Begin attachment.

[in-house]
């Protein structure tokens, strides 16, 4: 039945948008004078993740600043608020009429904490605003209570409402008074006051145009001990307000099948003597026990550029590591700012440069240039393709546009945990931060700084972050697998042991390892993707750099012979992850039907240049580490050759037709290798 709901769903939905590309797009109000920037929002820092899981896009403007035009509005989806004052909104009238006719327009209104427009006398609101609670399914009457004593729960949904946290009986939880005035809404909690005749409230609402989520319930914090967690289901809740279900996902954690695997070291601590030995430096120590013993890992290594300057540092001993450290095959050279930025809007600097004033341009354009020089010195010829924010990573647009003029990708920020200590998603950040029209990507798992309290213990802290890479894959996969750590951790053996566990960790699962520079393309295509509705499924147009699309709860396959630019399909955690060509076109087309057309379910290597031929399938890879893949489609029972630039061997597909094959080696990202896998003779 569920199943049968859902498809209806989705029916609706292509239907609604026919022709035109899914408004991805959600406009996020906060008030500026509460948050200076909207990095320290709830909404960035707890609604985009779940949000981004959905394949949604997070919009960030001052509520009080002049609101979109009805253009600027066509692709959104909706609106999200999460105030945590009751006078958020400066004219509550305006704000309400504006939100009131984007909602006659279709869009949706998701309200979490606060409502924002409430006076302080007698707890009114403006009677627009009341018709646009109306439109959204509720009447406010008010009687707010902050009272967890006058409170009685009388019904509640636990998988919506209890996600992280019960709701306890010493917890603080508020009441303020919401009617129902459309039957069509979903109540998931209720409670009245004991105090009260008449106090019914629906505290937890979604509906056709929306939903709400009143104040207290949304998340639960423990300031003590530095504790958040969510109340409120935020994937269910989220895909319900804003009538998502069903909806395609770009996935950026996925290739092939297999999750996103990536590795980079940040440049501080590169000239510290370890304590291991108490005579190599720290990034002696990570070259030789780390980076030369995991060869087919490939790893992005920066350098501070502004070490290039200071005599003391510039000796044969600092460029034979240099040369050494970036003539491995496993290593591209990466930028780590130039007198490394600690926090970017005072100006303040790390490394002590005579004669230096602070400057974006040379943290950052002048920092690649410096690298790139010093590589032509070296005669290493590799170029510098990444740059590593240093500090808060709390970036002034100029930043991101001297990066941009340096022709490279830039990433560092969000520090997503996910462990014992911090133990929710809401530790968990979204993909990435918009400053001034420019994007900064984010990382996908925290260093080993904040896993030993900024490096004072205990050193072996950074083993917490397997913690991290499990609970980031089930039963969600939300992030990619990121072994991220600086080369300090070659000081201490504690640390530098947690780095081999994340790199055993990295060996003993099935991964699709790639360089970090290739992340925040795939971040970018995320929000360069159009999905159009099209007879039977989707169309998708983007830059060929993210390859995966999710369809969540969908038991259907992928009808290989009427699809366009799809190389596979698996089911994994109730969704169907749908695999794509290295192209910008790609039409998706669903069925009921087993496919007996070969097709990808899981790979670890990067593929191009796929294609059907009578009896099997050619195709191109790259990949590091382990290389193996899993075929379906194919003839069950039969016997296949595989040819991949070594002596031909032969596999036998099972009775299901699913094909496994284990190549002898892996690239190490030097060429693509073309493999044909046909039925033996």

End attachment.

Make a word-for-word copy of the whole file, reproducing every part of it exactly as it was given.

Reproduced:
[in-house]
């Protein structure tokens, strides 16, 4: 039945948008004078993740600043608020009429904490605003209570409402008074006051145009001990307000099948003597026990550029590591700012440069240039393709546009945990931060700084972050697998042991390892993707750099012979992850039907240049580490050759037709290798 709901769903939905590309797009109000920037929002820092899981896009403007035009509005989806004052909104009238006719327009209104427009006398609101609670399914009457004593729960949904946290009986939880005035809404909690005749409230609402989520319930914090967690289901809740279900996902954690695997070291601590030995430096120590013993890992290594300057540092001993450290095959050279930025809007600097004033341009354009020089010195010829924010990573647009003029990708920020200590998603950040029209990507798992309290213990802290890479894959996969750590951790053996566990960790699962520079393309295509509705499924147009699309709860396959630019399909955690060509076109087309057309379910290597031929399938890879893949489609029972630039061997597909094959080696990202896998003779 569920199943049968859902498809209806989705029916609706292509239907609604026919022709035109899914408004991805959600406009996020906060008030500026509460948050200076909207990095320290709830909404960035707890609604985009779940949000981004959905394949949604997070919009960030001052509520009080002049609101979109009805253009600027066509692709959104909706609106999200999460105030945590009751006078958020400066004219509550305006704000309400504006939100009131984007909602006659279709869009949706998701309200979490606060409502924002409430006076302080007698707890009114403006009677627009009341018709646009109306439109959204509720009447406010008010009687707010902050009272967890006058409170009685009388019904509640636990998988919506209890996600992280019960709701306890010493917890603080508020009441303020919401009617129902459309039957069509979903109540998931209720409670009245004991105090009260008449106090019914629906505290937890979604509906056709929306939903709400009143104040207290949304998340639960423990300031003590530095504790958040969510109340409120935020994937269910989220895909319900804003009538998502069903909806395609770009996935950026996925290739092939297999999750996103990536590795980079940040440049501080590169000239510290370890304590291991108490005579190599720290990034002696990570070259030789780390980076030369995991060869087919490939790893992005920066350098501070502004070490290039200071005599003391510039000796044969600092460029034979240099040369050494970036003539491995496993290593591209990466930028780590130039007198490394600690926090970017005072100006303040790390490394002590005579004669230096602070400057974006040379943290950052002048920092690649410096690298790139010093590589032509070296005669290493590799170029510098990444740059590593240093500090808060709390970036002034100029930043991101001297990066941009340096022709490279830039990433560092969000520090997503996910462990014992911090133990929710809401530790968990979204993909990435918009400053001034420019994007900064984010990382996908925290260093080993904040896993030993900024490096004072205990050193072996950074083993917490397997913690991290499990609970980031089930039963969600939300992030990619990121072994991220600086080369300090070659000081201490504690640390530098947690780095081999994340790199055993990295060996003993099935991964699709790639360089970090290739992340925040795939971040970018995320929000360069159009999905159009099209007879039977989707169309998708983007830059060929993210390859995966999710369809969540969908038991259907992928009808290989009427699809366009799809190389596979698996089911994994109730969704169907749908695999794509290295192209910008790609039409998706669903069925009921087993496919007996070969097709990808899981790979670890990067593929191009796929294609059907009578009896099997050619195709191109790259990949590091382990290389193996899993075929379906194919003839069950039969016997296949595989040819991949070594002596031909032969596999036998099972009775299901699913094909496994284990190549002898892996690239190490030097060429693509073309493999044909046909039925033996």